Broadcast Networks Are In Trouble
And This Is News Now?
Earlier this week, the New York Times business section ran a front page article on television. In it, it said that ratings were dropping across the board for every major network, that interest in reboots and reality shows were down, and that even football was having problems getting an audience. In other news, the Earth revolves around the sun, cows go moo, and politicians are less than truthful.
I am frankly amazed that it has taken this long for everyone to realize just how dire the state of network television is. Certainly the artistic forces behind television have been beefing about it for at least a decade, ever since the seven year gap where no broadcast series was nominated for Best Drama. But now that the networks are losing money, everyone is calling it a crisis. However, this can’t come as a shock to anybody who’s watched television closely for the last twenty years. Yes, millions of people are migrating to cable and streaming services for television. That’s where the good stuff is. And you know how I know this? That’s where all the talent has been migrating for nearly twenty years.
Entire books have been written (and no doubt will continue to be written) about this phenomena, doing far greater justice to the subject than I can in a smaller state. For now, I’m just going to focus on the first great migration — that period in the era of the first decade of this century when it seemed like all of the talent in TV was working on HBO.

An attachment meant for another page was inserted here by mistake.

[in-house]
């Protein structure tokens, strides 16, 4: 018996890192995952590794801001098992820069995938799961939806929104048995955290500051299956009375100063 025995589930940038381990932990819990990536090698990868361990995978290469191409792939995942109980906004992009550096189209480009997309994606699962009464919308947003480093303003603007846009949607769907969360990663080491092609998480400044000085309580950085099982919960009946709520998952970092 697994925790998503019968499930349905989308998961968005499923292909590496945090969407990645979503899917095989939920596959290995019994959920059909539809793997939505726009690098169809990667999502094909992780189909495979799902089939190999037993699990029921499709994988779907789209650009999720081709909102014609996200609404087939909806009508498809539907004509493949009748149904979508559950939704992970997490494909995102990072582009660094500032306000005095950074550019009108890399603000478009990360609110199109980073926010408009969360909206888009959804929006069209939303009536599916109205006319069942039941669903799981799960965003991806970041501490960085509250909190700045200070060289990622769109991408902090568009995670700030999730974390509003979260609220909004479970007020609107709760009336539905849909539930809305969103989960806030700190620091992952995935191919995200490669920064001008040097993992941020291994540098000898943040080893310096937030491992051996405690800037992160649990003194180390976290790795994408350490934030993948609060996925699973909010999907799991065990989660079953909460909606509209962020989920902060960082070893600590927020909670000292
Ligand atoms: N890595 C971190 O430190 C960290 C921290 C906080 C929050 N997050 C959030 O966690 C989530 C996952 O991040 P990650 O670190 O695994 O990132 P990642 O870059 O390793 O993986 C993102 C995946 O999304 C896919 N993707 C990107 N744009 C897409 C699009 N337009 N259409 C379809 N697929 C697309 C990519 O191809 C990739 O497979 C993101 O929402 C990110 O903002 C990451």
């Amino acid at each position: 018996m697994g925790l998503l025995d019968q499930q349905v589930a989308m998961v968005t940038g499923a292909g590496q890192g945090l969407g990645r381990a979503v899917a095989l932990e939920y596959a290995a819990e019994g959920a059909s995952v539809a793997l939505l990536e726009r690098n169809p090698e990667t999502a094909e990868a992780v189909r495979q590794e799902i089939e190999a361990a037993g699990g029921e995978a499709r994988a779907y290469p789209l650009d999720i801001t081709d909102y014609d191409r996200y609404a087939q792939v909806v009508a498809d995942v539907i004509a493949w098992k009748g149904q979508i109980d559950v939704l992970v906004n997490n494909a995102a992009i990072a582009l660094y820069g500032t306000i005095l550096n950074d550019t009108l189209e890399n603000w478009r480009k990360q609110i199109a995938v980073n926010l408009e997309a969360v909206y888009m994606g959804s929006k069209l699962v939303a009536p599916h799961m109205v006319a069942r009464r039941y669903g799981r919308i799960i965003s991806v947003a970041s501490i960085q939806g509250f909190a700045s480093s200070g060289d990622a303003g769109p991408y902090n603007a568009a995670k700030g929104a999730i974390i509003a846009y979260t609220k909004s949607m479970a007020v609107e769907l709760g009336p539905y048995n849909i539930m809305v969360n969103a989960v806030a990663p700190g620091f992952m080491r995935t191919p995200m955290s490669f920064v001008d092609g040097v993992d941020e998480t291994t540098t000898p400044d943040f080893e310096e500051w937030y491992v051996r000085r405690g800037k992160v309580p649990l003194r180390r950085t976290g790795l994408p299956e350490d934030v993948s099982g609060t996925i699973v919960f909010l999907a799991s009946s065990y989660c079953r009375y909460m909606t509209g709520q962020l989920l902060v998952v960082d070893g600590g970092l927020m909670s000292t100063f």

And it’s not that much of an exaggeration. HBO had the right people in charge who were willing to get talent to try and earn a niche of their own. Most people believe that this started with The Sopranos, but in reality, it started a full two years before that when Tom Fontana, the genius who wrote so many of the great episodes of St. Elsewhere and Homicide, decided he was tired of network interference, and took up an offer to work for the commitment of an eight-episode drama set in a maximum security prison. The show was called Oz.
Like most progenitors of great art, a lot of critics didn’t get what they were watching at first. TV Guide and the New York Times never quite warmed to it, but other publications like Entertainment Weekly realized what the hell Fontana was trying. It wasn’t just that the series was unrelentingly grim and bleak in a way that most series anywhere hadn’t even tried, or that there was so much blood and male nudity onscreen. It was that there were no heroes, and not a lot of people you could even really like. It was a show that was willing to take risks — in the Pilot, Fontana introduced a character named Dino Ortolani, seemed to set him up like he was going to be a lead, and that killed him at the climax. Gruesomely. The series who introduced a couple of major characters a week, and kill off just as many by the end of the episode. It was radical, and even now stands as one of the bleakest offering cable — or anywhere, in fact — ever tried.